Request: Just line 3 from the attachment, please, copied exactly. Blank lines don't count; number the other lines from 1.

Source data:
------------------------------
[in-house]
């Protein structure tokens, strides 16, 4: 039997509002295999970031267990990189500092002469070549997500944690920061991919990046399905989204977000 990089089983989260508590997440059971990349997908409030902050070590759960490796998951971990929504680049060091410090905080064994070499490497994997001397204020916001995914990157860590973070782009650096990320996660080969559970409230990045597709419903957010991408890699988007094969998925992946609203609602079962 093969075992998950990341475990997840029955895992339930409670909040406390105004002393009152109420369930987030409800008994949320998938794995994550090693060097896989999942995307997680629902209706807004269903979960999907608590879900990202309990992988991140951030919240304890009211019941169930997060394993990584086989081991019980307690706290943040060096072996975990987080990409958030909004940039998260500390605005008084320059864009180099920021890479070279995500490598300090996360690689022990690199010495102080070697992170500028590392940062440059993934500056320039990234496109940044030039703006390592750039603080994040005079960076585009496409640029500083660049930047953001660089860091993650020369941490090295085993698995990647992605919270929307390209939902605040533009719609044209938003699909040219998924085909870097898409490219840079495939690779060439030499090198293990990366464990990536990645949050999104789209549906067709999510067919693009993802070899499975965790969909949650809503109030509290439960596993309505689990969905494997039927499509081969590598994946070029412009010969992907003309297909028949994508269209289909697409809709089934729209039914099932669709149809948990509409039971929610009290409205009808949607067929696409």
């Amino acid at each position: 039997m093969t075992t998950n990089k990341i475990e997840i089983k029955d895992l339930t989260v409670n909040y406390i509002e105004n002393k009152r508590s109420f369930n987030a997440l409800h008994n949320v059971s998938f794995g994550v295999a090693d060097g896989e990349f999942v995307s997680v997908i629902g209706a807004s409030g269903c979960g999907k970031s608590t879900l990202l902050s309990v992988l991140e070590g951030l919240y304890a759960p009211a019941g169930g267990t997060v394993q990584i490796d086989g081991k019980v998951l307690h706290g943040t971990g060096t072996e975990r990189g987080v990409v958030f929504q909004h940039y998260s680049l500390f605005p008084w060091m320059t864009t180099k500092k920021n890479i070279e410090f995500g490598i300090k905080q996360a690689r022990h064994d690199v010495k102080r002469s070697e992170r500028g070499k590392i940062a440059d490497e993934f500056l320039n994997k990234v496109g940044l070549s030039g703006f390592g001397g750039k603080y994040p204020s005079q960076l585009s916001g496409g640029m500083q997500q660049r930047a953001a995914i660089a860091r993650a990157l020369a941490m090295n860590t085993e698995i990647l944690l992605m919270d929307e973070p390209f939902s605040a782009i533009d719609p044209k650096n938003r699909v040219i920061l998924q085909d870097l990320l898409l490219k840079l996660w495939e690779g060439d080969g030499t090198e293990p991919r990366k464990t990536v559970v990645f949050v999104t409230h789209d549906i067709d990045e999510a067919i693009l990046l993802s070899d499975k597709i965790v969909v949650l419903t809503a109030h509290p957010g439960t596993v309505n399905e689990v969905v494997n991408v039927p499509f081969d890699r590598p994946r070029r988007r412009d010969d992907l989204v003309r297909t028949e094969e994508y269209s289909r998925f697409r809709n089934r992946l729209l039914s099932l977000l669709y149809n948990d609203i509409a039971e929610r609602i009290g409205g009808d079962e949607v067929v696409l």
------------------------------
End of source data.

């Amino acid at each position: 039997m093969t075992t998950n990089k990341i475990e997840i089983k029955d895992l339930t989260v409670n909040y406390i509002e105004n002393k009152r508590s109420f369930n987030a997440l409800h008994n949320v059971s998938f794995g994550v295999a090693d060097g896989e990349f999942v995307s997680v997908i629902g209706a807004s409030g269903c979960g999907k970031s608590t879900l990202l902050s309990v992988l991140e070590g951030l919240y304890a759960p009211a019941g169930g267990t997060v394993q990584i490796d086989g081991k019980v998951l307690h706290g943040t971990g060096t072996e975990r990189g987080v990409v958030f929504q909004h940039y998260s680049l500390f605005p008084w060091m320059t864009t180099k500092k920021n890479i070279e410090f995500g490598i300090k905080q996360a690689r022990h064994d690199v010495k102080r002469s070697e992170r500028g070499k590392i940062a440059d490497e993934f500056l320039n994997k990234v496109g940044l070549s030039g703006f390592g001397g750039k603080y994040p204020s005079q960076l585009s916001g496409g640029m500083q997500q660049r930047a953001a995914i660089a860091r993650a990157l020369a941490m090295n860590t085993e698995i990647l944690l992605m919270d929307e973070p390209f939902s605040a782009i533009d719609p044209k650096n938003r699909v040219i920061l998924q085909d870097l990320l898409l490219k840079l996660w495939e690779g060439d080969g030499t090198e293990p991919r990366k464990t990536v559970v990645f949050v999104t409230h789209d549906i067709d990045e999510a067919i693009l990046l993802s070899d499975k597709i965790v969909v949650l419903t809503a109030h509290p957010g439960t596993v309505n399905e689990v969905v494997n991408v039927p499509f081969d890699r590598p994946r070029r988007r412009d010969d992907l989204v003309r297909t028949e094969e994508y269209s289909r998925f697409r809709n089934r992946l729209l039914s099932l977000l669709y149809n948990d609203i509409a039971e929610r609602i009290g409205g009808d079962e949607v067929v696409l």